- 12 wood slices (or a branch and a saw)The dollar spot section at Target has a package of wood slice gift tags in a package of 6, which makes a great substitute if you don't want to cut your own slices. Just turn the chalkboard side over and you have a blank piece of wood!
- Red acrylic paint
- Paint brush
- Hot glue gun and glue sticks
Step 1: Lay It Out
I laid out my pine cones around the wreath frame just to make sure I had everything exactly where it looked best. I realized that my bigger pine cones looked better on the inside and my smaller pine cones did better around the outside edge.
Oh, and make sure your pine cones aren't too brittle. They won't stand up to the wiring (or the test of time for that matter).
*HERE'S A TIP: If your pine cones are closed up or wet, preheat your oven to 300 degrees Farenheit. Put your pine cones on a foil lined cookie sheet and set them in the oven. Some will dry out and bloom in 30 minutes. Others can take a couple hours, so just keep checking on them until they're done. Here are more detailed instructions on how to dry out, bloom and debug your pine cones.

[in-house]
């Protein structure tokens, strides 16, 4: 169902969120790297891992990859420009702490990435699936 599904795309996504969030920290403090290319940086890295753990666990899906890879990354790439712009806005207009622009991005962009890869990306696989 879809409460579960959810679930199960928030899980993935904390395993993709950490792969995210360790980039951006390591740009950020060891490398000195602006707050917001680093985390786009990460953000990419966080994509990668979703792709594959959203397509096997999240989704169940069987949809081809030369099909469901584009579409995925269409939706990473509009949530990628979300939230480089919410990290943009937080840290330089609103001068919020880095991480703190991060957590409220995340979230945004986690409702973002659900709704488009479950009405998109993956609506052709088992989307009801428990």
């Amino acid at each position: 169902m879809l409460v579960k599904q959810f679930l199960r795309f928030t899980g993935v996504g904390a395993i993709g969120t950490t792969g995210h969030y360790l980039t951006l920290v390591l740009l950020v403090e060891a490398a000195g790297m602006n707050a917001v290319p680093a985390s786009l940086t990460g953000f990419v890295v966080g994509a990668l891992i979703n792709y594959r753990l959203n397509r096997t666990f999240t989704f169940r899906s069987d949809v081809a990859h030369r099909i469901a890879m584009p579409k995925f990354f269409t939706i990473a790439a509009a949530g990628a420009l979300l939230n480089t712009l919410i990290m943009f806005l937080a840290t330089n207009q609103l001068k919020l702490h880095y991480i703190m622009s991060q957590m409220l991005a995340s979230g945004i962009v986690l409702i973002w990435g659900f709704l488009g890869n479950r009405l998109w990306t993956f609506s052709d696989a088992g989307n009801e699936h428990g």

Step 2: Get Wiring!
Stretch out a long piece of wire and cut it off. You want it long enough to wrap around the bottom portion of a couple pine cones and the wreath form.
I used 2-3 feet of wire at a time. Any more than that gets all tangled and messy.
Wrap part of the wire around the pine cone, then tie it onto the wreath form.
Tie another pine cone with the same wire keeping them good and snug, then back to the wreath form. When the wire gets too short to tie again, get another 2-3 feet piece of wire and repeat the process.
Don't worry about the straggler wire. And don't worry about wobbly pine cones either. We take care of those in the next step.
Just make sure the wire is good and snug.
Step 3: Glue That Baby
Now that you're done wiring those pine cones in place, it's time to make your final adjustments and glue them exactly where you want them to stay.
I turned my wreath face down and hot glued any piece touching the wreath form. That keeps them from wobbling. I also glued some of the pine cones to each other where there wasn't enough surface area touching the form. Just be careful not to get blobs in the front.